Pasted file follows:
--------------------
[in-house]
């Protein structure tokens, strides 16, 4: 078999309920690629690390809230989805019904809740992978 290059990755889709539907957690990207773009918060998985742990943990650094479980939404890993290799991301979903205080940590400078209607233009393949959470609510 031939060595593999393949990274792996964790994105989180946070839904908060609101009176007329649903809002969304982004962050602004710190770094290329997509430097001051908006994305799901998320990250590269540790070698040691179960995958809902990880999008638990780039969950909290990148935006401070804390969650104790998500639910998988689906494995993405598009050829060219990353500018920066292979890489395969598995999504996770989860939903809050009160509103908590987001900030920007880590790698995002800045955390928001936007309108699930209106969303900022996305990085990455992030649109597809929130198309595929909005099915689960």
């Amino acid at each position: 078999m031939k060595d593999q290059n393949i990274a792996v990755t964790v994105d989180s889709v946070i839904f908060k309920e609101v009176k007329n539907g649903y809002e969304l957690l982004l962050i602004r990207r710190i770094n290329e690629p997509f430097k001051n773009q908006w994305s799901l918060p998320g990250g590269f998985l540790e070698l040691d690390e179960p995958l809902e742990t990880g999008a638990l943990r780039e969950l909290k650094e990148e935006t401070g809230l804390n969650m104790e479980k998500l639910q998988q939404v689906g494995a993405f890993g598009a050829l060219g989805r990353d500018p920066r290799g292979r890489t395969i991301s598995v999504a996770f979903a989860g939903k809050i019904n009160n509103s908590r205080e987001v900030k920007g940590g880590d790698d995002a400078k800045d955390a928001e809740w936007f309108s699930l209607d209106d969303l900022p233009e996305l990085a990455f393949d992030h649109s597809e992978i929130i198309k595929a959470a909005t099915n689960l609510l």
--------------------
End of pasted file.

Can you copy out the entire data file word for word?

[in-house]
């Protein structure tokens, strides 16, 4: 078999309920690629690390809230989805019904809740992978 290059990755889709539907957690990207773009918060998985742990943990650094479980939404890993290799991301979903205080940590400078209607233009393949959470609510 031939060595593999393949990274792996964790994105989180946070839904908060609101009176007329649903809002969304982004962050602004710190770094290329997509430097001051908006994305799901998320990250590269540790070698040691179960995958809902990880999008638990780039969950909290990148935006401070804390969650104790998500639910998988689906494995993405598009050829060219990353500018920066292979890489395969598995999504996770989860939903809050009160509103908590987001900030920007880590790698995002800045955390928001936007309108699930209106969303900022996305990085990455992030649109597809929130198309595929909005099915689960």
């Amino acid at each position: 078999m031939k060595d593999q290059n393949i990274a792996v990755t964790v994105d989180s889709v946070i839904f908060k309920e609101v009176k007329n539907g649903y809002e969304l957690l982004l962050i602004r990207r710190i770094n290329e690629p997509f430097k001051n773009q908006w994305s799901l918060p998320g990250g590269f998985l540790e070698l040691d690390e179960p995958l809902e742990t990880g999008a638990l943990r780039e969950l909290k650094e990148e935006t401070g809230l804390n969650m104790e479980k998500l639910q998988q939404v689906g494995a993405f890993g598009a050829l060219g989805r990353d500018p920066r290799g292979r890489t395969i991301s598995v999504a996770f979903a989860g939903k809050i019904n009160n509103s908590r205080e987001v900030k920007g940590g880590d790698d995002a400078k800045d955390a928001e809740w936007f309108s699930l209607d209106d969303l900022p233009e996305l990085a990455f393949d992030h649109s597809e992978i929130i198309k595929a959470a909005t099915n689960l609510l």